Best Practices for Launching a Rental Assistance Program

August 31, 2021 - (3 min read)

On October 3, the Centers for Disease Control’s eviction moratorium order halting the evictions in counties with heightened levels of community transmission will expire. Emergency Rental Assistance Programs to prevent the tsunami of evictions prior to October 3 have to be built fast. However, speed must not trump best practices in designing and building programs that reach and provide relief for the renters in greatest need. To ensure emergency rental assistance programs are successful on both the front and back ends, consider these best practices:

1. Select the Right Technology for Both Constituents and Administrative Staff

Your program will be no better than the system you design.

  • Capture the right data. The adage “garbage in – garbage out” applies here. Take the time to ensure that your system captures all the data you need and don’t forget the data you want in order to tell the story of your success.
  • Consider ease of use. Make sure your system doesn’t require an advanced degree to use. It must be easy for every one of your constituents to navigate. 
  • Consider accessibility. Make sure the system can be accessed on all technology platforms – computers, phones, tablets, IOS, Android, etc.
  • Consider language. Instructions must be in simple language and in other languages as necessary.
  • Consider data security. You will be capturing privately identifiable information and documents. Your system must have software in place that prevents breaches and the insertion of malware that would make it vulnerable to ransoms and other security threats.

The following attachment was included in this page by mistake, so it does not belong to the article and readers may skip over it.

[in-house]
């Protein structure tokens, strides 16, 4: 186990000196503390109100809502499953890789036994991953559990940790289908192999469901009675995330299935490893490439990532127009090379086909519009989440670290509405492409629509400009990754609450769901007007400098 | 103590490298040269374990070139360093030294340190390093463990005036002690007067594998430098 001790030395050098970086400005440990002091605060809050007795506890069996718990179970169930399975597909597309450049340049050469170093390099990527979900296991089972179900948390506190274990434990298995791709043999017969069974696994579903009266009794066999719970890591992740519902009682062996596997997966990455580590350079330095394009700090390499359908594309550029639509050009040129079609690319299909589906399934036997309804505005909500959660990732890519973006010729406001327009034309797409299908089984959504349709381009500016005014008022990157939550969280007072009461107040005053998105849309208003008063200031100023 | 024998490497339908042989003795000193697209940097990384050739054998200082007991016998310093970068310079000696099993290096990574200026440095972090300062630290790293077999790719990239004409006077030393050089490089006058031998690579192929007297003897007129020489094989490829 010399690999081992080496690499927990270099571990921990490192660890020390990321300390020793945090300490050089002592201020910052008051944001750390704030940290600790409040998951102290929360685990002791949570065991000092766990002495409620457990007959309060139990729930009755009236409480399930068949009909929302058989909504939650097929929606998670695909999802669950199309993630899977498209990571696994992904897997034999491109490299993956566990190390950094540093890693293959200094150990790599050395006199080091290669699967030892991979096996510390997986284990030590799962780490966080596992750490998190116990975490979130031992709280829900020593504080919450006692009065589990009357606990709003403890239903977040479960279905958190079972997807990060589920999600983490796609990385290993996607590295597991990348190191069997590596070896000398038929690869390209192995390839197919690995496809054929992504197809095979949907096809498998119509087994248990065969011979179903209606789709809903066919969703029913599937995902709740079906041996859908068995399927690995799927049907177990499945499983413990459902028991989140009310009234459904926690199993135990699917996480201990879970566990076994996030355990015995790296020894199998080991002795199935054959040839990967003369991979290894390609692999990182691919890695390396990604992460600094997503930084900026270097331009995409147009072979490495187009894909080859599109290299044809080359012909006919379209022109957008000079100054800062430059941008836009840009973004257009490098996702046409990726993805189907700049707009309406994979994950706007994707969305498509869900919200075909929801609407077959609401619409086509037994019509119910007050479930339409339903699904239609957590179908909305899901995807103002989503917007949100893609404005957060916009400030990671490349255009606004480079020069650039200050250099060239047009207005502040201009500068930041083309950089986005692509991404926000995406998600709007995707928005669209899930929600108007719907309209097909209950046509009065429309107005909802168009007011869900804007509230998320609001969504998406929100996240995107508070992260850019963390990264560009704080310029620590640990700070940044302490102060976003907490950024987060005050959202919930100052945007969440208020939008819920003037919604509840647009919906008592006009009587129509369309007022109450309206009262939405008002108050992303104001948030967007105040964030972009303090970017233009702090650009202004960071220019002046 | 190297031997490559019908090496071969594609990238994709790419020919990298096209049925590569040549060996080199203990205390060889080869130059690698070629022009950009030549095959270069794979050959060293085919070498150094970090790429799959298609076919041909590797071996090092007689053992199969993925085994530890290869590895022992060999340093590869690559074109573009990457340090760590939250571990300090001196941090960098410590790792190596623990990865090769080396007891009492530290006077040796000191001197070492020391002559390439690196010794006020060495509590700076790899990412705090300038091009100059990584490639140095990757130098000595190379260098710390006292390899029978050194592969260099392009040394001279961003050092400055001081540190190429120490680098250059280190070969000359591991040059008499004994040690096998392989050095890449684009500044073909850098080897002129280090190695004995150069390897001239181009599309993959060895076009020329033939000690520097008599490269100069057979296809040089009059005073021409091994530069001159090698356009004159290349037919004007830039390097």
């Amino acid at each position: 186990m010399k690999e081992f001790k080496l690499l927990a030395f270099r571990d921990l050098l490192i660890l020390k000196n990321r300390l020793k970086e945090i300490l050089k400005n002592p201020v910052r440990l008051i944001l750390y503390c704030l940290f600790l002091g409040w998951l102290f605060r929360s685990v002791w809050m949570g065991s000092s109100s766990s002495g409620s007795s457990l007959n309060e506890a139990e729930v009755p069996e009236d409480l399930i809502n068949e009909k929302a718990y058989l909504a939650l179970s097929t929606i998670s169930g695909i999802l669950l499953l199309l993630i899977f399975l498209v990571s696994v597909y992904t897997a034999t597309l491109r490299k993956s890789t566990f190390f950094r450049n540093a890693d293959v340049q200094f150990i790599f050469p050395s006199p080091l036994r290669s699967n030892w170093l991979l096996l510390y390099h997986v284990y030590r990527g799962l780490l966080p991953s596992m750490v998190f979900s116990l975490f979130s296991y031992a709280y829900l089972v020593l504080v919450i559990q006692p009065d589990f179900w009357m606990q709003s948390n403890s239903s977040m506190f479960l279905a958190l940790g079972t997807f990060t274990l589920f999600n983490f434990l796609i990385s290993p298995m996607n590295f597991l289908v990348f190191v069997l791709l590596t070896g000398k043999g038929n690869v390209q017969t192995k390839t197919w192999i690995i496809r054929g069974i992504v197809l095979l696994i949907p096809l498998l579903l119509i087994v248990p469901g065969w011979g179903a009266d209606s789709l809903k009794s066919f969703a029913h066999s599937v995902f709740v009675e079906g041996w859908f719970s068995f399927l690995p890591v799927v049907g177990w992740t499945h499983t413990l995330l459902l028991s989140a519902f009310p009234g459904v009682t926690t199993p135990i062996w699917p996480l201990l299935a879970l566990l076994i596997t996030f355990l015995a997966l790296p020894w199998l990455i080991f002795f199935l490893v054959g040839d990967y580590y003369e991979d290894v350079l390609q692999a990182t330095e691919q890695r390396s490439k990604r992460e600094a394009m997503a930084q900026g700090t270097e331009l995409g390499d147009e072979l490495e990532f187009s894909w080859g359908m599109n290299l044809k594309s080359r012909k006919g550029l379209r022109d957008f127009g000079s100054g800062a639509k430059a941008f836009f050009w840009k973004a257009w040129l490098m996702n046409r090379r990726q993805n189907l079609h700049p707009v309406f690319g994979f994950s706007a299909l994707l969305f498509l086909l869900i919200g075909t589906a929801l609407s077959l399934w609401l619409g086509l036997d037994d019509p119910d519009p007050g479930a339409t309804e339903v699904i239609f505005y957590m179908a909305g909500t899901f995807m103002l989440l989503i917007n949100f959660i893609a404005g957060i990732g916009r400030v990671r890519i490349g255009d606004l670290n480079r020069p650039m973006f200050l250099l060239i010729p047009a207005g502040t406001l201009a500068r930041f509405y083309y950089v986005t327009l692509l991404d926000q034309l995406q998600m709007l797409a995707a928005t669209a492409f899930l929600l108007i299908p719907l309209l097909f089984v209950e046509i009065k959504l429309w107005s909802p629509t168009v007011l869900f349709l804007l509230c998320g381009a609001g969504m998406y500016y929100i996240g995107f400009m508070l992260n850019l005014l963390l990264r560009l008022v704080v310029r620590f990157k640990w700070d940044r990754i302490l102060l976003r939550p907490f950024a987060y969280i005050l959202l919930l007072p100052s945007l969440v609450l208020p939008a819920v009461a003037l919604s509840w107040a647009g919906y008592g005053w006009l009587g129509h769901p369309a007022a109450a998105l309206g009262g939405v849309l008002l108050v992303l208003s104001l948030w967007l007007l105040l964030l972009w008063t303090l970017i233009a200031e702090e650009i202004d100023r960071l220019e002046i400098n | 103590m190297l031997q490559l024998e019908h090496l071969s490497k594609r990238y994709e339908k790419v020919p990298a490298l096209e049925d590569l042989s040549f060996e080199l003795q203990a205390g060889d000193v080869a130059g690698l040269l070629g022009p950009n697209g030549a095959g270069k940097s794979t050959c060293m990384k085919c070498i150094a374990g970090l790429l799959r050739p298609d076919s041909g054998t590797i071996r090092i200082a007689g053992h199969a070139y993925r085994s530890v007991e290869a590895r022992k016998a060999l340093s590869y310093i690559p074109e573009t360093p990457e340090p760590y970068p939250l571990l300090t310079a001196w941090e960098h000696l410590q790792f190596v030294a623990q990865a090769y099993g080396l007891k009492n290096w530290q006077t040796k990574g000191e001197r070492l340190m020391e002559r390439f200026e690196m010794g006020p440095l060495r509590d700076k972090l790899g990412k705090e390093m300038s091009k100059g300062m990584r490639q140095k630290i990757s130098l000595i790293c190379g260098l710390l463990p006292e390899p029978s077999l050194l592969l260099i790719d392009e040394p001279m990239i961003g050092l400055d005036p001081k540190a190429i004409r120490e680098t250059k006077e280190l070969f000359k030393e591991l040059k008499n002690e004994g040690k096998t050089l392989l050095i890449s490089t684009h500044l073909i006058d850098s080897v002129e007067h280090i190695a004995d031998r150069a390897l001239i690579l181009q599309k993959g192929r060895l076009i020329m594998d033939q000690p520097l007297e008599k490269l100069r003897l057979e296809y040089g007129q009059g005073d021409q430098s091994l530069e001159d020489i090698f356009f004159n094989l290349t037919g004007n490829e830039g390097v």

• Consider the back end. Prepare for the end of the program when reports will be written, audits conducted, and proof of payments demanded.

2. Create Community Outreach Vehicles that Reach the People You Want

One size does not fit all.

  • Use traditional media like TV and radio. Advertise during the programs your constituents watch. This may be your local news, popular talk shows, popular game shows, and/or late-night shows. Your message may be heard on contemporary radio, but faith-based radio listeners are more likely to take action.  Note the distinction.
  • Use grass-roots outreach. Advertise in free papers, distribute flyers in businesses that are frequented often, such as supermarkets. And get your community influencers, the people your constituents know and trust, to relay your message. 
  • Partner with your community-based nonprofit service providers and churches to spread the word about your program. Partner with these service providers to help your constituents apply for assistance – many of your constituents will not have access to a computer or know how to use them – and many may need help with translation services.
  • Don’t forget the landlords. They have first-hand knowledge of who needs assistance and have an immediate stake in the success of your program.

3. Ease the Process with Compassionate Knowledge

Staff your program with people who understand that your constituents are under stress, and some are elderly while others may have special needs. They will need compassion and competence.

  • The best run programs are staffed with experts, such as HUD-certified housing advisors, who have extensive experience in working with people who are at-risk of losing their home . 

4. Call in the Professionals

  • Contact peer cities who have launched emergency rental assistance programs. Learn from their mistakes and more importantly, learn from their successes.

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About the Author:

Marcia Griffin is the President and CEO of HomeFree-USA